That is what is wrong with platforms like Google and Facebook adopting the role of fact-checkers.


This comment cannot be upvoted enough IMHO. This scandal is the medical science equivalent of Enron, and it could've easily been covered up in a world where a oligopoly determines the truth.

I think the even bigger danger here is when people want to point out flaws in policies like Section 230 and Net Neutrality. The incentives are huge for these companies to either bury or suppress dissenting views that impact their bottom lines.


The Enron scandal lasted for 10 years and was only exposed by outsiders. This paper was questioned by other scientists from the very first day, and now has been retracted by the authors themselves after barely lasting 10 days. It's not at all comparable.


The Lancet basically created modern anti-vaxxers with the Wakefield fiasco, too, lest we forget.


> Google may have taken that video down in accordance with their policy to delete videos the are counter to WHO policy.

Good grief. Why are urban legends so hard to kill? There is no such policy. There never was.

The source of that bit of ginned-up outrage was an informal interview (when I looked this up earlier, there wasn't even video or a transcript available anywhere!) where someone senior was asked about what Youtube's criteria were for vetting advice in the face of the pandemic. And the answer was a hand-wavy thing about how anything that was clearly wrong, or clearly dangerous, and one of the examples given was about medical advice that clearly runs counter to existing health care bodies like the WHO.

And that's as far as it went. There never was a policy about the WHO. To my knowledge no video was ever removed because of a conflict with the WHO.

The whole point wasn't to nitpick about exactly what the WHO said, it was to reference the fact that Youtube would adhere to expert consensus where possible.

> That is what is wrong with platforms like Google and Facebook adopting the role of fact-checkers.

The irony there is that, had Google or Facebook or someone taken on that role, you wouldn't have internalized this fake fact because whoever it was that spun it to you wouldn't have had an audience. But they didn't. So you got lied to.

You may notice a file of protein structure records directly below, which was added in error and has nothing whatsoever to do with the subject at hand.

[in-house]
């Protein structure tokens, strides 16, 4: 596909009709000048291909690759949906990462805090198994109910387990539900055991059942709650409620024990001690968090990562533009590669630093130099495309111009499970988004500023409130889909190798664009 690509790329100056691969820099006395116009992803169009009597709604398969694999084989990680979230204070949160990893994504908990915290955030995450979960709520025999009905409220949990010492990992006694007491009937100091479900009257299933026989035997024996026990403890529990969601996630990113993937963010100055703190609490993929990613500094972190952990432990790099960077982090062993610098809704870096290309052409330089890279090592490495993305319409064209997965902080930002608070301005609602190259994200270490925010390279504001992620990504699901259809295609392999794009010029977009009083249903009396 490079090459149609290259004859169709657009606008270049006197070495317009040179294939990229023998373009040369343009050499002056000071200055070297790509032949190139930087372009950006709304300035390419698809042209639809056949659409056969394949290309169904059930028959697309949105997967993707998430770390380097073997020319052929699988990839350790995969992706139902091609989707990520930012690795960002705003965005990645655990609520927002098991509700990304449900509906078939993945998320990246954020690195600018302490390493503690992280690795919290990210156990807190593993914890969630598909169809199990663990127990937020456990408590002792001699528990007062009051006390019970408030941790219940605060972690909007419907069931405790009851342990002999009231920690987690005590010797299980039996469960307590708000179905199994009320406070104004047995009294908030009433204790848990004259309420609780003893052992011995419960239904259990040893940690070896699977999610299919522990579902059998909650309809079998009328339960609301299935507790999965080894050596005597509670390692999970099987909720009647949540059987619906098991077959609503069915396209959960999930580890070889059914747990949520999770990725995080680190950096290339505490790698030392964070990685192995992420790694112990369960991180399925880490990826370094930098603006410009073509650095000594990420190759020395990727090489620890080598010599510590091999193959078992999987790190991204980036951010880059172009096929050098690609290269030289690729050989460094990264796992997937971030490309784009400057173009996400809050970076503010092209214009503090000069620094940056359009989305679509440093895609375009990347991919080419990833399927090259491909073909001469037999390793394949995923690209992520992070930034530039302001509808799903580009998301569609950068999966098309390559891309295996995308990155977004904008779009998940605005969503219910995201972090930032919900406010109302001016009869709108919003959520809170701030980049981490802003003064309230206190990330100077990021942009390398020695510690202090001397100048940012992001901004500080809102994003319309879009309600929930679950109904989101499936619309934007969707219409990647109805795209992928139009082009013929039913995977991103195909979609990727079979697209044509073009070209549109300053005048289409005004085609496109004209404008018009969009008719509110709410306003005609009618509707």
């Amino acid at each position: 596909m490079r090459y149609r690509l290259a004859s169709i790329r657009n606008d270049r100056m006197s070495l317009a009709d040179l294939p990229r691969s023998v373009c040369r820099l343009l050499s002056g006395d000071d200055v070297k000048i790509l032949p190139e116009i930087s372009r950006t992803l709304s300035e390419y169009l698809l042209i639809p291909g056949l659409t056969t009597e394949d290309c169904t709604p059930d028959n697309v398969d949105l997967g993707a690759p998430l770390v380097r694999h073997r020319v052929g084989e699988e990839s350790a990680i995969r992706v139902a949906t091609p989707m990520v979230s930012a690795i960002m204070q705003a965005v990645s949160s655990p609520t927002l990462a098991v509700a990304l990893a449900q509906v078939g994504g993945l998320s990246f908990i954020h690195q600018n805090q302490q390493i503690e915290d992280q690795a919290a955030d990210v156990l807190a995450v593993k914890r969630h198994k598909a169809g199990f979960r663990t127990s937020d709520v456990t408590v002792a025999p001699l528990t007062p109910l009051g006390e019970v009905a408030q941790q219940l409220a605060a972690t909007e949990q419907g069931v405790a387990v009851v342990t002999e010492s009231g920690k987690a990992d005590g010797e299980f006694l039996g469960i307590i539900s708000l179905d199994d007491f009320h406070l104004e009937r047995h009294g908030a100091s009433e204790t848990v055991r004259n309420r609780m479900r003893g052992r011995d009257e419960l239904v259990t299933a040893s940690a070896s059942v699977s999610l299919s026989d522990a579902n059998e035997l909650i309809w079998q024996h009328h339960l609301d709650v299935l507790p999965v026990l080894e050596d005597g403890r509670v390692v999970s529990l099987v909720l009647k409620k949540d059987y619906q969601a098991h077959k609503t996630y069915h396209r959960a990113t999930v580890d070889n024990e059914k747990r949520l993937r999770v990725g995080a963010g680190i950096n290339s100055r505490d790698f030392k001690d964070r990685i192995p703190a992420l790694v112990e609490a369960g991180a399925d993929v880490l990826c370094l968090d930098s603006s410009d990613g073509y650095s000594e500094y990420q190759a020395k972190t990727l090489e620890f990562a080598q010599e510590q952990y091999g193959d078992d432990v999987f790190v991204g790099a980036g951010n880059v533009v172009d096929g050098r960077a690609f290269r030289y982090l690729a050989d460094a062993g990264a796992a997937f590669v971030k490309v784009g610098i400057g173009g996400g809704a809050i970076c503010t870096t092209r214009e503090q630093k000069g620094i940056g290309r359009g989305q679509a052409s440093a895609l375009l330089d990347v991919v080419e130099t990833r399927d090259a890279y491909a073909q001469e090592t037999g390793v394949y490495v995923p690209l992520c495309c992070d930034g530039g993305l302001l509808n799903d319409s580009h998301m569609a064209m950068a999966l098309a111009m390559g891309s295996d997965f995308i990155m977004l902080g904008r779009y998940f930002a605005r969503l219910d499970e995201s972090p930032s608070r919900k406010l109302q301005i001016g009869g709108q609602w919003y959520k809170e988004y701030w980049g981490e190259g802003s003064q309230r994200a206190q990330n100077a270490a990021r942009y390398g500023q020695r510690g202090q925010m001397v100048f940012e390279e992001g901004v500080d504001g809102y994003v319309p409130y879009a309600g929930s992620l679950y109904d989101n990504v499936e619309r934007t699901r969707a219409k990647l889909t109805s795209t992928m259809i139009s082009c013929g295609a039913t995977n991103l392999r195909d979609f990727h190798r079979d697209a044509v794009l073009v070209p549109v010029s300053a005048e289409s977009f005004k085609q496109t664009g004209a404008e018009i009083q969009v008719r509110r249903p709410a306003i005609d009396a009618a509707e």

Which is better?


> There never was a policy about the WHO.

"Anything that would go against World Health Organization recommendations would be a violation of our policy." - YouTube CEO Susan Wojcicki

> To my knowledge no video was ever removed because of a conflict with the WHO.

"Sharyl Attkisson, host of the nationally syndicated news magazine TV show "Full Measure" had her story about "politicizing COVID-19 medicine" pulled by YouTube, because the video service deemed it 'dangerous.' The issue was that one doctor said that hydroxychloroquine still needed to be studied."

https://abc3340.com/news/nation-world/youtube-reinstates-hyd...


That's the quote from the interview I mentioned. Now find me the policy you claim exists. Hell, even find me a transcript of that interview. This is literally one story written about one out of context quote with no external verification by any of the parties involved. It's the very definition of manufactured outrage.

As far as the video you linked: it was reinstated. That's right there in the headline of the article you linked. They messed up, and put it back. Isn't that saying that their actual policy is the opposite of what you claim?



That policy is completely absurd on its face.

>YouTube doesn't allow content that spreads medical misinformation that contradicts the World Health Organization (WHO) or local health authorities’ medical information about COVID-19

What if local health authorities contradict WHO medical information?

Google's mission used to be to organize the world's information. Now they seem to be want to go way beyond that.


>>YouTube doesn't allow content that spreads medical misinformation that contradicts the World Health Organization (WHO) or local health authorities’ medical information about COVID-19

>What if local health authorities contradict WHO medical information?

Simple: then you're not allowed to upload videos on those topics at all.


That is just a small, singular quote for the press and not necessarily a fully fleshed explanation of the policy.